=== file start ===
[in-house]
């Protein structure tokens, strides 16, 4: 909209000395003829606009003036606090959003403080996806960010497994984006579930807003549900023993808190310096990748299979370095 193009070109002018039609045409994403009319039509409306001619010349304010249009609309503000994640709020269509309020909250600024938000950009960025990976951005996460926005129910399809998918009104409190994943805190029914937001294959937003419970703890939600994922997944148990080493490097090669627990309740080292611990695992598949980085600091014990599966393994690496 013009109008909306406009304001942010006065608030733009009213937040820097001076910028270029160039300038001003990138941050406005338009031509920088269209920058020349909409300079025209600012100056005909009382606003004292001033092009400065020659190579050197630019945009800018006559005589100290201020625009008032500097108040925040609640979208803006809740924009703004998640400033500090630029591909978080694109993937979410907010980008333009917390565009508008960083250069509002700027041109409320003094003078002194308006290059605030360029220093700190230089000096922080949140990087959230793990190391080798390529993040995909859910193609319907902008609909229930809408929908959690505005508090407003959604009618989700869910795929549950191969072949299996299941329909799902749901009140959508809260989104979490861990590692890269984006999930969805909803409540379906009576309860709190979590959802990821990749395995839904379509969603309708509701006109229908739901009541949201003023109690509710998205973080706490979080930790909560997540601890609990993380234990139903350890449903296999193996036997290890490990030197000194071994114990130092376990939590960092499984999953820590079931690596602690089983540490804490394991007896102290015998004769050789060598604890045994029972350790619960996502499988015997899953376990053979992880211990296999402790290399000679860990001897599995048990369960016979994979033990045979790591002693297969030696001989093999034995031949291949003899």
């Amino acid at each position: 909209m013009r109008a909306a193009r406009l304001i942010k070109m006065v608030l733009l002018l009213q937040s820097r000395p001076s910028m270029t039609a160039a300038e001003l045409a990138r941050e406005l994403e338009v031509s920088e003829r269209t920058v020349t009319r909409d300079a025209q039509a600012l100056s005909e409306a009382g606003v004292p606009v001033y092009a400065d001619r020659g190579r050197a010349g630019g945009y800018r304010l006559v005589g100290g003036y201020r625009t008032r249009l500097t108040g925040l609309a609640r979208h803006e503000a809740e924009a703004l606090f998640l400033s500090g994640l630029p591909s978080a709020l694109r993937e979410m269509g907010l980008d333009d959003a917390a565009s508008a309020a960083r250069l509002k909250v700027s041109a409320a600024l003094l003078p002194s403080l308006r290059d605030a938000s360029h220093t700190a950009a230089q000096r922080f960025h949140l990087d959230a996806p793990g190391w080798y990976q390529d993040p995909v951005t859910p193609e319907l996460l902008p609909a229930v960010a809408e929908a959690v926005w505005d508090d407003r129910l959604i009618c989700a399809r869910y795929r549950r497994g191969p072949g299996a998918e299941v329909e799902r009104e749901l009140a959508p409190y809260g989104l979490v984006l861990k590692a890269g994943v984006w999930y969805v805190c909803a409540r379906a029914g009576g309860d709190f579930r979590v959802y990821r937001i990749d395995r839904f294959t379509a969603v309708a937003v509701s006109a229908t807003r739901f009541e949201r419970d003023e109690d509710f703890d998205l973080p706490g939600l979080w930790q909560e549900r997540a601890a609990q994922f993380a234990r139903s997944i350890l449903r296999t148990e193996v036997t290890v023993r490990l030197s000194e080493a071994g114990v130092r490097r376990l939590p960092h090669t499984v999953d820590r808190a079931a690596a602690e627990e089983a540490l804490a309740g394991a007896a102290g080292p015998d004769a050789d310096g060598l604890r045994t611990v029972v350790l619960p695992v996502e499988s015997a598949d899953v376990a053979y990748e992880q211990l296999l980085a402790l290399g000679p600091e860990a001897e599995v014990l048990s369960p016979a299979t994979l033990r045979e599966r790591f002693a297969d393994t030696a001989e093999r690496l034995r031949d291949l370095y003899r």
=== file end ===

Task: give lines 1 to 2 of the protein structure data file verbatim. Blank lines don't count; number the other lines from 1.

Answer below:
[in-house]
């Protein structure tokens, strides 16, 4: 909209000395003829606009003036606090959003403080996806960010497994984006579930807003549900023993808190310096990748299979370095 193009070109002018039609045409994403009319039509409306001619010349304010249009609309503000994640709020269509309020909250600024938000950009960025990976951005996460926005129910399809998918009104409190994943805190029914937001294959937003419970703890939600994922997944148990080493490097090669627990309740080292611990695992598949980085600091014990599966393994690496 013009109008909306406009304001942010006065608030733009009213937040820097001076910028270029160039300038001003990138941050406005338009031509920088269209920058020349909409300079025209600012100056005909009382606003004292001033092009400065020659190579050197630019945009800018006559005589100290201020625009008032500097108040925040609640979208803006809740924009703004998640400033500090630029591909978080694109993937979410907010980008333009917390565009508008960083250069509002700027041109409320003094003078002194308006290059605030360029220093700190230089000096922080949140990087959230793990190391080798390529993040995909859910193609319907902008609909229930809408929908959690505005508090407003959604009618989700869910795929549950191969072949299996299941329909799902749901009140959508809260989104979490861990590692890269984006999930969805909803409540379906009576309860709190979590959802990821990749395995839904379509969603309708509701006109229908739901009541949201003023109690509710998205973080706490979080930790909560997540601890609990993380234990139903350890449903296999193996036997290890490990030197000194071994114990130092376990939590960092499984999953820590079931690596602690089983540490804490394991007896102290015998004769050789060598604890045994029972350790619960996502499988015997899953376990053979992880211990296999402790290399000679860990001897599995048990369960016979994979033990045979790591002693297969030696001989093999034995031949291949003899």